Last week the Pokagon Band of Potawatomi Indians chairman said that a new casino law, which has been approved by the General Assembly, prevents Governor Mike Pence from good faith negotiations with the tribe on a compact and that voids the need to have such an agreement. The Tribe is looking to build a casino in South Bend.
John Warren, the Tribal Chairman said that the law, which specifies the process for the state to enter into a compact, is in violation of the Indian Gaming Regulatory act as it contains stipulations on what the compact needs to include.
Administrative spokesperson Kara Brooks for the governor said that they are reviewing the options at a federal and a state level in regards to the South Bend casino that is being built.
The Federal Bureau of Indiana affairs are reviewing the proposed build of a tribal village, casino, 500 room hotel and medical facility. The Tribe is centered in Michigan, about 25 miles from South Bend and already runs three casinos.
Tribal Chairman Warren is under the belief that the state law now violates the federal law as it specifies that the compact needs to include terms about the management of the tribe’s gaming operation, the games that are offered and the regulation and administration of these games, revenue sharing with the state and local governments, the infrastructure and site improvements and that the compact will need the approval of the General Assembly.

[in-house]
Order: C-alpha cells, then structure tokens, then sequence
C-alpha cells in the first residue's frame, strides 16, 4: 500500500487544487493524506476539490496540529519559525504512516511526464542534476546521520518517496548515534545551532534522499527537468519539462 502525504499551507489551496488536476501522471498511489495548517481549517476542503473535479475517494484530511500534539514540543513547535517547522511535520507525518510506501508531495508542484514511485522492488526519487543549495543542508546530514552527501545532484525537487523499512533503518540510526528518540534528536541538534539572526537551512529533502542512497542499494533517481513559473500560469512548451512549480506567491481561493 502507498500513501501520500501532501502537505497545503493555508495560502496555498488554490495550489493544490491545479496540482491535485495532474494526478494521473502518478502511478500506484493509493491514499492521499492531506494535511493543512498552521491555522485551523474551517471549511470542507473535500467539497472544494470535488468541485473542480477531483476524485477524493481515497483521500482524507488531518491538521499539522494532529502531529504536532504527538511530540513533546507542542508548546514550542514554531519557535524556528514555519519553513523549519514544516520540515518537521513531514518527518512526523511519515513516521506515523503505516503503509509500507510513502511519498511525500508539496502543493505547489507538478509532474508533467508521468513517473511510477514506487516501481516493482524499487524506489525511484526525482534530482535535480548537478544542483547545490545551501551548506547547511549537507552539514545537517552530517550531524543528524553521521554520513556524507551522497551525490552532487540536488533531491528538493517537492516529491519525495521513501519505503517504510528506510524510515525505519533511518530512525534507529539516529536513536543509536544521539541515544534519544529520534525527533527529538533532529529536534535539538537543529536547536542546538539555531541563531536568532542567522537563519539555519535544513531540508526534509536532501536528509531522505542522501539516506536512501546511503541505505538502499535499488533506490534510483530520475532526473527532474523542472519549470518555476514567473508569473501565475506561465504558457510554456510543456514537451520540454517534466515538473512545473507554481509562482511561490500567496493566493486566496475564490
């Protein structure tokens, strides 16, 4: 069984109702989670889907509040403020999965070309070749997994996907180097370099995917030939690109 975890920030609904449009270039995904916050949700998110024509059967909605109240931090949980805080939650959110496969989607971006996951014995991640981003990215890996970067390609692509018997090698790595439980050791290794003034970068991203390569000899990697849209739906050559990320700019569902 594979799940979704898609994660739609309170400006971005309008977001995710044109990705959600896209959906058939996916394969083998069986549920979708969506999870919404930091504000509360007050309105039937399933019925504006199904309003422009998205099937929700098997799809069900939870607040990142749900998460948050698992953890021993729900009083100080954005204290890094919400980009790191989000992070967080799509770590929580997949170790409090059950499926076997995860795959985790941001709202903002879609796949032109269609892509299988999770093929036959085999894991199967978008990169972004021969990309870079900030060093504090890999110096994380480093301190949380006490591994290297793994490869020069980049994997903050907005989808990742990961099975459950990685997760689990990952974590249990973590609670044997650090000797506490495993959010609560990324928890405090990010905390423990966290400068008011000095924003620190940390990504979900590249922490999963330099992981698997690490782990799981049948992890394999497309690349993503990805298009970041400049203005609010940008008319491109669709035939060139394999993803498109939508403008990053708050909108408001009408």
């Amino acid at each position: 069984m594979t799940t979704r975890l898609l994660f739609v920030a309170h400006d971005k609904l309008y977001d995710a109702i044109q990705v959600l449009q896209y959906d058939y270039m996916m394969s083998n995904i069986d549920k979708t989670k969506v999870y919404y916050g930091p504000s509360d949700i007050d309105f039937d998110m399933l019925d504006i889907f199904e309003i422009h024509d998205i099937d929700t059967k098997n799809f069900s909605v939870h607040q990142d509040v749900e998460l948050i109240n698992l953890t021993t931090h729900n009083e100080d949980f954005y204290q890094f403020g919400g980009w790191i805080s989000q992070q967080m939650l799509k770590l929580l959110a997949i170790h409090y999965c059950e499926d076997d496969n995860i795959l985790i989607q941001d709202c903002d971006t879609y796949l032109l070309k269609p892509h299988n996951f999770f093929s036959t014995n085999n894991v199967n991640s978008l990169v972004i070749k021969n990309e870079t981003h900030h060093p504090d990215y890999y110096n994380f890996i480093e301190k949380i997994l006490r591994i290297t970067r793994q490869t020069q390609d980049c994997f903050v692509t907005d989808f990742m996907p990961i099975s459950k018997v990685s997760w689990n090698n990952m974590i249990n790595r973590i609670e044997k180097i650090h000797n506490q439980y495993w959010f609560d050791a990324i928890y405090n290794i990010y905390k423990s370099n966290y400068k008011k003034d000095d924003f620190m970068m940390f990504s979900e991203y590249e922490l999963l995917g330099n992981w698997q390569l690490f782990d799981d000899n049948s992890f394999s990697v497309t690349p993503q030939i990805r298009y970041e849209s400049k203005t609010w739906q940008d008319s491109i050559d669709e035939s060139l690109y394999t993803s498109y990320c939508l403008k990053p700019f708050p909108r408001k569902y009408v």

The Dean of the University of North Dakota School Of Law and co-director of the Institute for the Study of Tribal Gaming Law and Policy, Kathryn Rand said that she believes the law simply adds requirements, but doesn’t replace federal requirements. According to Rand there may be a problem as a compact needs to include revenue sharing and the state will need to provide the tribe something in exchange. This will need to be in line with the revenue that the tribe has agreed upon, not some sort of “tax.”
Warren went on to predict that if this law is not changed then the BIA will draw up a compact that will define the relationship of the gaming between the tribe and state.